As a politically engaged union activist, Ben Danson — a veteran history and government teacher in the Rose Tree-Media district's Penncrest High School — has long been an enthusiastic participant and donor when it comes time every fall for the state's largest teachers' union to recommend a slate of candidates.

Although he's a self-described progressive, active with the Delaware County Democrats, Danson said he's understood why the Pennsylvania State Education Association, or PSEA, has always backed a handful of GOP incumbents — even in an era when the natural alliance between unionized teachers and the Democratic Party has been growing stronger. It's estimated that a third of local teachers are Republicans, Danson told me, and GOP candidates who got PSEA backing were typically political moderates in a time when centrists still retained some clout in Harrisburg.

But watching the state legislature fall under the increasing sway of far-right Republicans like House Speaker Mike Turzai of Allegheny County — backer of anti-labor bills such as a proposal to block payroll deductions of government workers' union dues — has made Danson angry that PSEA's strategy might help keep people like Turzai in power. When local PSEA leaders held a press conference last month to recommend GOP state Sen. Tom McGarrigle and two Delco Republican incumbents in the state House, Danson wrote on Facebook that "this actually makes me want to vomit."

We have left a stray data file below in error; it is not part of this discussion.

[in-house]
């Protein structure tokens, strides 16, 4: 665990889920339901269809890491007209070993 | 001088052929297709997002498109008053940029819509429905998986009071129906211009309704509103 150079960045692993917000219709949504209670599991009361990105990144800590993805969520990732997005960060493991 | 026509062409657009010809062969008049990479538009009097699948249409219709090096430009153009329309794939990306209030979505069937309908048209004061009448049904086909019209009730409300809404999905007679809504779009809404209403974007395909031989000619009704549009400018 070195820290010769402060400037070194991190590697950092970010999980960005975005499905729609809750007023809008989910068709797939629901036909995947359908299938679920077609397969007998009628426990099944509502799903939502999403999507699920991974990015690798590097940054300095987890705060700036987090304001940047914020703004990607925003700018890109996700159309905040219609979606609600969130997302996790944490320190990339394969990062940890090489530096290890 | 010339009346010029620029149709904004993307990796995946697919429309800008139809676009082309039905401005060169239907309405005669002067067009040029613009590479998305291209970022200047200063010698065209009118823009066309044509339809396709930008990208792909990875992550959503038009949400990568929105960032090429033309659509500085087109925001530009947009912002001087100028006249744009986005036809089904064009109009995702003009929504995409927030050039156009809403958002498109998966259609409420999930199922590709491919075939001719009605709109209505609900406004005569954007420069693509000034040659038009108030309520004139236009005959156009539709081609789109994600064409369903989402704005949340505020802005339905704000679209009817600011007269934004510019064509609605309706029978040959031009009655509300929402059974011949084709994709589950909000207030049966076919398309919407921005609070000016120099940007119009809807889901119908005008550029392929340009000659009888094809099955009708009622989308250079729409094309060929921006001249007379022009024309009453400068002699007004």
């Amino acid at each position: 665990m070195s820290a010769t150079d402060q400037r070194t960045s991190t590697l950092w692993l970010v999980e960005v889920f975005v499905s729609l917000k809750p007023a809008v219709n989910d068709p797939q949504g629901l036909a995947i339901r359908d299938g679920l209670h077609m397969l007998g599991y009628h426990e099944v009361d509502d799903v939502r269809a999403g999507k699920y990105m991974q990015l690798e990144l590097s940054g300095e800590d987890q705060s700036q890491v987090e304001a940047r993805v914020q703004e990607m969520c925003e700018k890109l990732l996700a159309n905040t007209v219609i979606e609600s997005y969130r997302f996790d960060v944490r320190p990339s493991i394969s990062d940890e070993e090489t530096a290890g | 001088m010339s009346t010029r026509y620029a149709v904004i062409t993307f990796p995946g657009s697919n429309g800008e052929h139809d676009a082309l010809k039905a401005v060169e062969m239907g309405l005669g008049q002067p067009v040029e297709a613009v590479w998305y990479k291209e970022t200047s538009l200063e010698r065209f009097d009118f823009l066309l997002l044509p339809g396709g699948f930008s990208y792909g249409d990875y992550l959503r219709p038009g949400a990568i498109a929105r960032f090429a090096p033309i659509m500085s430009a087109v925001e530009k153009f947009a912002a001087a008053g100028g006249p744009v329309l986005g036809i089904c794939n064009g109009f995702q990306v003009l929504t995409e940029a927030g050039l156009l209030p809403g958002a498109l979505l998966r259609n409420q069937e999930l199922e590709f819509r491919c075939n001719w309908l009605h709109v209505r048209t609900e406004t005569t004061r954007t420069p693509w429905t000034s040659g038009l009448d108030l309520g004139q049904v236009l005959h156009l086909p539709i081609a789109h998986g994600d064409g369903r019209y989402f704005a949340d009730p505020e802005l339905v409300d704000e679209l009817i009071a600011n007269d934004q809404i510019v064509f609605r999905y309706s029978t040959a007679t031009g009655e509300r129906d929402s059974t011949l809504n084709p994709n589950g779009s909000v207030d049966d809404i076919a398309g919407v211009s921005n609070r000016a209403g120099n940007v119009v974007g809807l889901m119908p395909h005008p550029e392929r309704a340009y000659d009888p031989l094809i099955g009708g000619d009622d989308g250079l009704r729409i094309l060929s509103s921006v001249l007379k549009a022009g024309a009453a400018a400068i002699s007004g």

"I can't separate the Republican Party's anti-union and anti-public education stance (state and national) from these few moderate R[epublican]s who we have chosen to endorse," the Delco teacher told me in a subsequent email interview. "By endorsing them we endorse the status quo."